|The first excerpt represents the past or something you must release, and is drawn from The Tanach:
2_Kings 19: 35 And it came to pass that night, that the angel of the LORD went forth, and smote in the camp of the Assyrians a hundred fourscore and five thousand; and when men arose early in the morning, behold, they were all dead corpses.
2_Kings 19: 36 So Sennacherib king of Assyria departed, and went and returned, and dwelt at Nineveh.
2_Kings 19: 37 And it came to pass, as he was worshipping in the house of Nisroch his god, that Adrammelech and Sarezer his sons smote him with the sword; and they escaped into the land of Ararat. And Esarhaddon his son reigned in his stead.
2_Kings 20: 1 In those days was Hezekiah sick unto death. And Isaiah the prophet the son of Amoz came to him, and said unto him: 'Thus saith the LORD: Set thy house in order; for thou shalt die, and not live.'
2_Kings 20: 2 Then he turned his face to the wall, and prayed unto the LORD, saying:
2_Kings 20: 3 `Remember now, O LORD, I beseech Thee, how I have walked before Thee in truth and with a whole heart, and have done that which is good in Thy sight.' And Hezekiah wept sore.
2_Kings 20: 4 And it came to pass, before Isaiah was gone out of the inner court of the city, that the word of the LORD came to him, saying:
2_Kings 20: 5 'Return, and say to Hezekiah the prince of My people: Thus saith the LORD, the God of David thy father: I have heard thy prayer, I have seen thy tears; behold, I will heal thee; on the
|The second excerpt represents the present or the deciding factor of the moment, and is drawn from The Perfect Wagnerite: A Commentary on the Niblung's Ring by George Bernard Shaw:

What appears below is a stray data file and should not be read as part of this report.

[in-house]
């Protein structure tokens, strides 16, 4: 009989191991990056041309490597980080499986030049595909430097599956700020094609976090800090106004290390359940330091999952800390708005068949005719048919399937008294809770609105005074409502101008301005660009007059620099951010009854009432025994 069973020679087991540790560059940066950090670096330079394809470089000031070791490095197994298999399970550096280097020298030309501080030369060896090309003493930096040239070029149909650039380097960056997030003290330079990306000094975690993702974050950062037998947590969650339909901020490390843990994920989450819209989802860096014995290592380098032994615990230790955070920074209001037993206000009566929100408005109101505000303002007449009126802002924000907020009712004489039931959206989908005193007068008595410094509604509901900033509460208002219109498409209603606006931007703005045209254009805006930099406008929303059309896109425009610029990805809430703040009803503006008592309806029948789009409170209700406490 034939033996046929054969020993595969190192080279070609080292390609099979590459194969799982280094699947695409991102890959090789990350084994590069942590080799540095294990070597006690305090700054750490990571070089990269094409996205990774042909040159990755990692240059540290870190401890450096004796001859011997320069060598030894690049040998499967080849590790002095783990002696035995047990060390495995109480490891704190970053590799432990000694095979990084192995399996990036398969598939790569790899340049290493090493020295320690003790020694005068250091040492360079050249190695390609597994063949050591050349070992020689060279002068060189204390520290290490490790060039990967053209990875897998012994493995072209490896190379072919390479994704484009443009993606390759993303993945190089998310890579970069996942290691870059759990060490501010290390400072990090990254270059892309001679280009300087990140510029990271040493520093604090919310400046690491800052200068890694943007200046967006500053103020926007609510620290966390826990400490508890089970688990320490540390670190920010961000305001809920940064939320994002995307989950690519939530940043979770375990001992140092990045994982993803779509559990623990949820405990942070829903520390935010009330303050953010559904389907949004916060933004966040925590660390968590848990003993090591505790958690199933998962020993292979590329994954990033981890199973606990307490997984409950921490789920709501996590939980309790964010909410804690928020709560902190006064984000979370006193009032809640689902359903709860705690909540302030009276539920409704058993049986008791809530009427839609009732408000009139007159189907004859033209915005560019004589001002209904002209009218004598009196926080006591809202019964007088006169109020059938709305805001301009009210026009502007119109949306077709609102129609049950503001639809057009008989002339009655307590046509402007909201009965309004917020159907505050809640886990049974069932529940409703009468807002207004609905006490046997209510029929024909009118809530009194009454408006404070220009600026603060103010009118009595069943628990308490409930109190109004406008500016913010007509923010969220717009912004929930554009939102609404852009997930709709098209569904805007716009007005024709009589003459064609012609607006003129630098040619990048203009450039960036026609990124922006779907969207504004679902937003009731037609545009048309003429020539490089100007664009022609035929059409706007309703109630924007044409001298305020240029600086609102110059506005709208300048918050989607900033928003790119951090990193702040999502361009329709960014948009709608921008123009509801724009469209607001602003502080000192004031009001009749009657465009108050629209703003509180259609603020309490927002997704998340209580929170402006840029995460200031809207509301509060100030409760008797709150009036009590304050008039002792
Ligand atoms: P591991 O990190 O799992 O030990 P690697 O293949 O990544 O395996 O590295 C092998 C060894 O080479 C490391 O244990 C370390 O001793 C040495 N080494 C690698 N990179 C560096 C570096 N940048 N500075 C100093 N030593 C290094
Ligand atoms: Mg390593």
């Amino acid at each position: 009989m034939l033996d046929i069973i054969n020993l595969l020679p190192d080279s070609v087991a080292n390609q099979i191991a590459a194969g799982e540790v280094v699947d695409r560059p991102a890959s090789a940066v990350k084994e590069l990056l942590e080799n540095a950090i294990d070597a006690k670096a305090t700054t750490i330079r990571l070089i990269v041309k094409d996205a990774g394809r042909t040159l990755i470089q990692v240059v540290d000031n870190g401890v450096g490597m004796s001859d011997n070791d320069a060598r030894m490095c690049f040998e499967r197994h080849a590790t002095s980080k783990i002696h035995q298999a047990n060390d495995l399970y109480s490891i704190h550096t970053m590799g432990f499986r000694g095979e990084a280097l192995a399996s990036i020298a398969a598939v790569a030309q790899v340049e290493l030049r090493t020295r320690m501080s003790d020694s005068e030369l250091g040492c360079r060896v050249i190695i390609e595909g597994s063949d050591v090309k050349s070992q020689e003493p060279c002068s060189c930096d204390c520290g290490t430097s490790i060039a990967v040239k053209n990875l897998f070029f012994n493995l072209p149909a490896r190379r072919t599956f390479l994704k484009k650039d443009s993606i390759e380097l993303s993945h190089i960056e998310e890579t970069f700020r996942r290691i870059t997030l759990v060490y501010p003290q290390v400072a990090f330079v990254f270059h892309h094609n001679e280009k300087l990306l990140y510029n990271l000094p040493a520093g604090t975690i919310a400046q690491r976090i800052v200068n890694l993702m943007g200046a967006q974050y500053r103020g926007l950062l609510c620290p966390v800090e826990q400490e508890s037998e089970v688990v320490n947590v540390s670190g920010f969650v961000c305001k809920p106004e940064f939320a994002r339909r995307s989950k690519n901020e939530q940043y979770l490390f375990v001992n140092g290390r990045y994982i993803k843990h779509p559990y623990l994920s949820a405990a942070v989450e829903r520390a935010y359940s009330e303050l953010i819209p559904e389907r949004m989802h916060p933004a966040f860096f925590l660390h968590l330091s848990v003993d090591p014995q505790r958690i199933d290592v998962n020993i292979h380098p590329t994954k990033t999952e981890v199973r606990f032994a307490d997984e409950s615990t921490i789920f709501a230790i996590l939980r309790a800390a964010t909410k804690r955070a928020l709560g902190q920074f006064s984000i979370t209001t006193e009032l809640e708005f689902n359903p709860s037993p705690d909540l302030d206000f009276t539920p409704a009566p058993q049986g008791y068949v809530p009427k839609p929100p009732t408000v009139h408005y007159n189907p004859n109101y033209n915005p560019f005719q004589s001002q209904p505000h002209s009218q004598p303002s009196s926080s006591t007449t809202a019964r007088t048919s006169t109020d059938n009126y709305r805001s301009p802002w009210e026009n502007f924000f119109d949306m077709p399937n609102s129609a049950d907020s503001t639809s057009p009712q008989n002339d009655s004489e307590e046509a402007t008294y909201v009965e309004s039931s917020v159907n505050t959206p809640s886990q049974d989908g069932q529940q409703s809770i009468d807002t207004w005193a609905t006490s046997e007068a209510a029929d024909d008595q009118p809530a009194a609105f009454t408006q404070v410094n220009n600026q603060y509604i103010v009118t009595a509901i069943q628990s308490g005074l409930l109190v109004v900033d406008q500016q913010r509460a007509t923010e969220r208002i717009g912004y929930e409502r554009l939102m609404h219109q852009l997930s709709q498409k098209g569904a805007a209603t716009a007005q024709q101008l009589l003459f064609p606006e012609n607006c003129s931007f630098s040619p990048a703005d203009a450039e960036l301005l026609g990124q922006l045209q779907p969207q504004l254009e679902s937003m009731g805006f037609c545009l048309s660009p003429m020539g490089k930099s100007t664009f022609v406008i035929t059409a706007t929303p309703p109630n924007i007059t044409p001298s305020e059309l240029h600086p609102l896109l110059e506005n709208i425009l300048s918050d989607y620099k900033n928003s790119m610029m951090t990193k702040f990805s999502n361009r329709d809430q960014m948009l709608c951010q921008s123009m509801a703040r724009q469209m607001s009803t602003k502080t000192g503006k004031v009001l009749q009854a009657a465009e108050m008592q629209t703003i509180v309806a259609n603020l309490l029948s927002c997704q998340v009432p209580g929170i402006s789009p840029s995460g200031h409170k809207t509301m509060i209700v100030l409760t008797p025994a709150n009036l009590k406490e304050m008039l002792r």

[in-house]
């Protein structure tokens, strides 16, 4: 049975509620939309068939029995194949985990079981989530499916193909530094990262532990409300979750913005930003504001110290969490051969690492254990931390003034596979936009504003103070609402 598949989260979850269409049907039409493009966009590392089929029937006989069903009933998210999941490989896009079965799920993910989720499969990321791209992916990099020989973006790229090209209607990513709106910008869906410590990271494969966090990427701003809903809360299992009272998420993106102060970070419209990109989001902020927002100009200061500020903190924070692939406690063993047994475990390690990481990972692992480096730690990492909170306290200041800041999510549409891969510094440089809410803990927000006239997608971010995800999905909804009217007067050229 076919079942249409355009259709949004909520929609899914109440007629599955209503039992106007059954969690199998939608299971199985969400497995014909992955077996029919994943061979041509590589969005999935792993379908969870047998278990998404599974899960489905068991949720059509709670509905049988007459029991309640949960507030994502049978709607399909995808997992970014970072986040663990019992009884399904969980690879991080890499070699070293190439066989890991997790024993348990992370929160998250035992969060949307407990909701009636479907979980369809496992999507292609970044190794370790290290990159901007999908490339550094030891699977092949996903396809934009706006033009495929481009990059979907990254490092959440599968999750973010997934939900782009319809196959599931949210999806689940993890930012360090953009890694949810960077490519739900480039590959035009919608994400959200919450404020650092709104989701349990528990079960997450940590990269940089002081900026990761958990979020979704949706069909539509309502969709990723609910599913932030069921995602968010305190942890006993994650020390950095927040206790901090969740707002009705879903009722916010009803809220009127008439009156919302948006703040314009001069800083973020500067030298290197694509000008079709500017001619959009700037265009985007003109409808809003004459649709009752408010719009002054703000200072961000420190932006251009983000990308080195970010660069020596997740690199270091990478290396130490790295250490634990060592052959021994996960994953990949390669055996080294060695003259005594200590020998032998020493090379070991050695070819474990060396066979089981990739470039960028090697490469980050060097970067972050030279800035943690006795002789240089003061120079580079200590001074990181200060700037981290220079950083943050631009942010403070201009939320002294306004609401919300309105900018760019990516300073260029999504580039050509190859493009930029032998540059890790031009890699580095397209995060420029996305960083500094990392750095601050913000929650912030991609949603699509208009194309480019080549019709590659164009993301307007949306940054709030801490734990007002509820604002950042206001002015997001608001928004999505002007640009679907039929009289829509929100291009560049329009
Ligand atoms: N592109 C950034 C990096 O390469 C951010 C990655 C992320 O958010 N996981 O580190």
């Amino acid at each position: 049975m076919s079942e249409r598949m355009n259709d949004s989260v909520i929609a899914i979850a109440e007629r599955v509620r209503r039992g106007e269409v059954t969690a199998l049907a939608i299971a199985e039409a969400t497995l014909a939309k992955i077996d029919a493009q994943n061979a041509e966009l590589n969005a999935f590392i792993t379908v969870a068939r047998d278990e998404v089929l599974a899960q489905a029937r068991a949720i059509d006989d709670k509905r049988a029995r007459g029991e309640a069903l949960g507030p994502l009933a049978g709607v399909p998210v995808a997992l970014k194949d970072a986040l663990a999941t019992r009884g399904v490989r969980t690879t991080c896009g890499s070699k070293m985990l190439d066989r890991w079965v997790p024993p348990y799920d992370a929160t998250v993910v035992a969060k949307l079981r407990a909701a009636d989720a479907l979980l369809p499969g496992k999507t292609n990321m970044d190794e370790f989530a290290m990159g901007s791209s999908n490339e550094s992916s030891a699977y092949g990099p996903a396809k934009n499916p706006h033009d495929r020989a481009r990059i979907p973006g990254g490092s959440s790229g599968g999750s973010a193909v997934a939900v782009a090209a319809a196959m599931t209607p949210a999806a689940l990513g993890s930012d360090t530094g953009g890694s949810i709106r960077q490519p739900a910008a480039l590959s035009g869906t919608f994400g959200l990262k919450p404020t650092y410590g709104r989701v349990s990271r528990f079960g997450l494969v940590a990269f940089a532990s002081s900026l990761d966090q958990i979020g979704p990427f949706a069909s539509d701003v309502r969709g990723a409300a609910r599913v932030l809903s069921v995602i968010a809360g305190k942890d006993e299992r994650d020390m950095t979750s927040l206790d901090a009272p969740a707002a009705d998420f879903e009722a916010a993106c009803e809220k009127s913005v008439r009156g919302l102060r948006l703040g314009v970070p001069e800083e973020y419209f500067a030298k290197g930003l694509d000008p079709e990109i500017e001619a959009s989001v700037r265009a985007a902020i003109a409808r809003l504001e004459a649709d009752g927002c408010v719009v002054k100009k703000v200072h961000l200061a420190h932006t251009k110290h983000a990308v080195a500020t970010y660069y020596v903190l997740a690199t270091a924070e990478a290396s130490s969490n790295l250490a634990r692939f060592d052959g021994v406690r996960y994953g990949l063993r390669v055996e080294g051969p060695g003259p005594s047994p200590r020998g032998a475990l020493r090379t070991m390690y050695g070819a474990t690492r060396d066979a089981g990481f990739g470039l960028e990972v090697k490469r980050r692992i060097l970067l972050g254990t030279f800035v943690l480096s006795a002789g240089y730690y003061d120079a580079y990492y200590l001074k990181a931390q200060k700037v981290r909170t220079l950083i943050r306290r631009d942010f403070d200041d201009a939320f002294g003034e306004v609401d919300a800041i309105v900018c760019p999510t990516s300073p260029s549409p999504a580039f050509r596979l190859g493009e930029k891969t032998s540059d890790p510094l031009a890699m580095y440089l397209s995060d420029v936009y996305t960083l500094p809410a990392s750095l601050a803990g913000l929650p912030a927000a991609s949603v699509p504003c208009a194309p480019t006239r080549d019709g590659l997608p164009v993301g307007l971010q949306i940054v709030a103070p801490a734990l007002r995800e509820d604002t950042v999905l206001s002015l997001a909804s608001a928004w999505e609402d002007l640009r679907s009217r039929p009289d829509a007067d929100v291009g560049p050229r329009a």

had to be dramatized also in the persons of Alberic, Mime,
Fafnir, Loki, and the rest. None of these appear in Night Falls
On The Gods save Alberic, whose weird dream-colloquy with Hagen,
effective as it is, is as purely theatrical as the scene of the
Ghost in Hamlet, or the statue in Don Giovanni. Cut the
conference of the Norns and the visit of Valtrauta to Brynhild
out of Night Falls On The Gods, and the drama remains coherent
and complete without them. Retain them, and the play becomes
connected by conversational references with the three music
dramas; but the connection establishes no philosophic coherence,
no real identity between the operatic Brynhild of the Gibichung
|The third excerpt represents the future or something you must embrace, and is drawn from Early Short Fiction of Edith Wharton by Edith Wharton:
headaches, and went to bed early. As soon as she was gone I
slipped out. I had got together a sort of disguise--red beard
and queer-looking ulster. I shoved them into a bag, and went
round to the garage. There was no one there but a half-drunken
machinist whom I'd never seen before. That served me, too. They
were always changing machinists, and this new fellow didn't even
bother to ask if the car belonged to me. It was a very easy-
going place. . .
"Well, I jumped in, ran up Broadway, and let the car go as soon
as I was out of Harlem. Dark as it was, I could trust myself to
strike a sharp pace. In the shadow of a wood I stopped a second